Mazda confirms CX-8 pricing
Mazda Australia has officially confirmed pricing for its second seven-seat large SUV, the CX-8, following the leak of dealer documents in March this year and ahead of the diesel-powered model’s launch next month.
The CX-8 line-up opens with the Sport grade in front and all-wheeldrive forms, priced from $42,490 and $46,490 before on-road costs respectively, while the all-wheel-drive Asaki flagship starts at $61,490.
Entry-level and range-topping variants from the petrol-powered CX-9 line-up are $1400 and $3300 dearer. However, the CX-8 is not offered with the CX-9’S mid-spec Touring and GT grades.
When it hits Australian showrooms, the CX-8 will go toe to toe with diesel variants of the Hyundai Santa Fe, Kia Sorento and Skoda Kodiaq.
According to Mazda Australia managing director Vinesh Bhindi, the CX-8 is an enticing prospect for SUV buyers who want seven-seat practicality with diesel performance.
“The brand-new Mazda CX-8 shares the uncompromising quality, style, comfort and safety features that customers know and expect of a Mazda,” he said.
“This, paired with the efficiency and economy of the most advanced Skyactiv diesel engine on offer, makes the Mazda CX-8 an enticing proposition for Australians needing an added level of versatility.”
The CX-8 is exclusively motivated by a 2.2-litre twin-turbocharged fourcylinder diesel engine that produces 140kw of power at 4500rpm and 450Nm at 2000rpm. This unit is also found in diesel variants of the recentlyupdated mid-size CX-5 SUV and Mazda6 sedan and wagon.
Alternatively, the CX-9 employs a 2.5-litre turbocharged four-cylinder petrol engine that develops 170kw at 5000rpm and 420Nm at 2000rpm.
Both seven seaters are mated to a six-speed torque-convertor automatic transmission.
As previously reported, the leaked dealer documents suggest standard equipment in all CX-8S includes dusk-sensing LED headlights, powerfolding side mirrors, rain-sensing windshield wipers and roof rails.
Inside, an auto-dimming rearview mirror, three-zone climate control, second-row USB connectivity, a headup display, a 7.0-inch touchscreen infotainment system, satellite navigation, digital radio, USB and Bluetooth connectivity feature.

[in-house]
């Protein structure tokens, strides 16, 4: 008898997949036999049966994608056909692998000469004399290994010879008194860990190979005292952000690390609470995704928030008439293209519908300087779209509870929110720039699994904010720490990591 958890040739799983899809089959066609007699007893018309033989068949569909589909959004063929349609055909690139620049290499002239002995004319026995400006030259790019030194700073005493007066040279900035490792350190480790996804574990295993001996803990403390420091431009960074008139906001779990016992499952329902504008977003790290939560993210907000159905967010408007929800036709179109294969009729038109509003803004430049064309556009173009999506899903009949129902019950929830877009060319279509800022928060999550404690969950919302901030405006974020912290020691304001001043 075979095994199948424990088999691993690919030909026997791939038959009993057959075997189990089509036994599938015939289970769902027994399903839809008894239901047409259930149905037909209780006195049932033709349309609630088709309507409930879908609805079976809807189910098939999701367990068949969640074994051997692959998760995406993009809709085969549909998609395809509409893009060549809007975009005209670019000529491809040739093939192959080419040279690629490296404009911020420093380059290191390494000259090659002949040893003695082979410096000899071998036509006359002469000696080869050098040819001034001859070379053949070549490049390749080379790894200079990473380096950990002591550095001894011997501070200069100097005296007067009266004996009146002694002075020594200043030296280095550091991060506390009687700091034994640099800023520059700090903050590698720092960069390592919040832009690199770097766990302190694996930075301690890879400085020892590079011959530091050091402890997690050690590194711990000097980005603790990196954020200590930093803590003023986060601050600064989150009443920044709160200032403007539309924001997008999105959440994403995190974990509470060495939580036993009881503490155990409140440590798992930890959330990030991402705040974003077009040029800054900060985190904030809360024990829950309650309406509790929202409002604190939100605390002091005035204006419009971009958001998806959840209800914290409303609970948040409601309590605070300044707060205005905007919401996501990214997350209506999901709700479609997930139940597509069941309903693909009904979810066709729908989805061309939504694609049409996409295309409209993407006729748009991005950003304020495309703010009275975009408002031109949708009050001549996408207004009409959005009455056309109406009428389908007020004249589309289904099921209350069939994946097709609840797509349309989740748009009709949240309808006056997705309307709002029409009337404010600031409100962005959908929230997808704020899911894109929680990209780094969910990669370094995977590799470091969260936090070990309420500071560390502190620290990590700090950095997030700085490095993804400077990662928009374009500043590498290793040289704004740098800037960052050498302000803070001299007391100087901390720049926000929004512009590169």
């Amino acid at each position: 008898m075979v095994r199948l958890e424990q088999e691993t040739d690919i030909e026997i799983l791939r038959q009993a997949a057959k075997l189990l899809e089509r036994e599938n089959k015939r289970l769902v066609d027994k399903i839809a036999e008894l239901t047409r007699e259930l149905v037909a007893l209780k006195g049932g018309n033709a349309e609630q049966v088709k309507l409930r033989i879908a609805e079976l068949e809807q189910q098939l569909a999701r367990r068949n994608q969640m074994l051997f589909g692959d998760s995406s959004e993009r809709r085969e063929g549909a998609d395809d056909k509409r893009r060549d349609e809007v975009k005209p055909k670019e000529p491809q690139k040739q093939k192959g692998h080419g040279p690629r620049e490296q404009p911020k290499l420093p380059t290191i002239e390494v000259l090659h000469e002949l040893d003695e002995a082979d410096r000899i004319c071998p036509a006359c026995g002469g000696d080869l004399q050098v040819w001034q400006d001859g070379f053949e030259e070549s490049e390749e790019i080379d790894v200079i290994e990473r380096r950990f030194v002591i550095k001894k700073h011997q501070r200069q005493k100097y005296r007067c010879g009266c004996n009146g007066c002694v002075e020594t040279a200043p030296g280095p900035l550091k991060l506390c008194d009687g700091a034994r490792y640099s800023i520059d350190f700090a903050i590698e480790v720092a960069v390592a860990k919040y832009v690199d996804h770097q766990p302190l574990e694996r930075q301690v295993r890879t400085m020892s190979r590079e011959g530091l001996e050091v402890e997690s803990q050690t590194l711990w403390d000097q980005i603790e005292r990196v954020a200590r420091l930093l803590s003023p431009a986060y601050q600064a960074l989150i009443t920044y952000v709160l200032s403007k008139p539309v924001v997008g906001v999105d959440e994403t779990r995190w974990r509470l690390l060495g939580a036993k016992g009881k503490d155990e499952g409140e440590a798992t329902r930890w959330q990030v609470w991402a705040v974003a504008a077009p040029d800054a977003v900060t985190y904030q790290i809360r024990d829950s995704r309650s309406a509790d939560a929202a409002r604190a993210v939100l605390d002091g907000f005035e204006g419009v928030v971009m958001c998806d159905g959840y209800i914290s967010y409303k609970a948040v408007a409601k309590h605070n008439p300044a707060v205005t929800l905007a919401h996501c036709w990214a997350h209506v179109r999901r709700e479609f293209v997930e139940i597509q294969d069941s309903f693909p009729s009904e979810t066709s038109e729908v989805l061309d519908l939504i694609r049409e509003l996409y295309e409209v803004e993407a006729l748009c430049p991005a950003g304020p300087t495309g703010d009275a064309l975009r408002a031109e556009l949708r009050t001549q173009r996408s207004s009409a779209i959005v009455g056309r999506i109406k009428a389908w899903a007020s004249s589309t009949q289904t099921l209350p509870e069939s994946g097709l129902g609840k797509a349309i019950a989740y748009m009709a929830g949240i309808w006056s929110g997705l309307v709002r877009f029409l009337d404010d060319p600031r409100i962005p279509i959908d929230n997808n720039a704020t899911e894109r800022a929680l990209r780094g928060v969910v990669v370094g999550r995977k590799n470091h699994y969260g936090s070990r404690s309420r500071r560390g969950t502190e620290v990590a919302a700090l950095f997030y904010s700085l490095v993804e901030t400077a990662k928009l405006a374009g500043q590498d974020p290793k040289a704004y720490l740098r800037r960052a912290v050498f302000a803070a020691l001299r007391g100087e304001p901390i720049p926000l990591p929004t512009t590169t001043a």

Advanced driver-assist safety technologies are expected to extend to forward collision warning, autonomous emergency braking, adaptive cruise control with stop and go functionality, lane departure warning, steering assist, blind-spot monitoring, high-beam assist, traffic sign recognition, driver attention alert, rear parking sensors and a reversing camera.
The Sport also picks up 17-inch alloy wheels, black cloth upholstery and a six-speaker sound system.
Meanwhile, the Asaki further adds 19-inch alloy wheels, brown or white Nappa leather upholstery, a 249W 10-speaker Bose sound system, adaptive headlights, LED foglights, a power tailgate, a heated steering wheel, second-row sunshades, a 10-way power-adjustable driver seat with memory functionality, a six-way poweradjustable passenger seat, first and second-row heated seats, wood trim, keyless entry, front parking sensors and 360-degree cameras.
Optional metallic and mica paintwork allegedly attracts a $300 premium.
While Mazda Australia is yet to detail fuel consumption figures for the CX-8, the Sport FWD is expected to drink 5.7 litres per 100 kilometres on the combined cycle test, while the two AWD variants should sip 6.0L100km.
Sales of the CX-9 have taken a small hit this year, with 3436 examples sold to the end of May, representing a 7.7 percent decrease over the 3723 deliveries made during the same period in 2017.
This effort places Mazda fourth in the sub-$70,000 large-suv segment this year, trailing the Toyota Prado, 7580 units, Kluger, 5795, and Subaru Outback, 4538, but ahead of Isuzu MU-X, 3329, and Mitsubishi Pajero Sport, 2754, among others.
DIESEL POWERED: Sharp pricing headlines Mazda’s CX-8 sevenseat large SUV, on sale next month.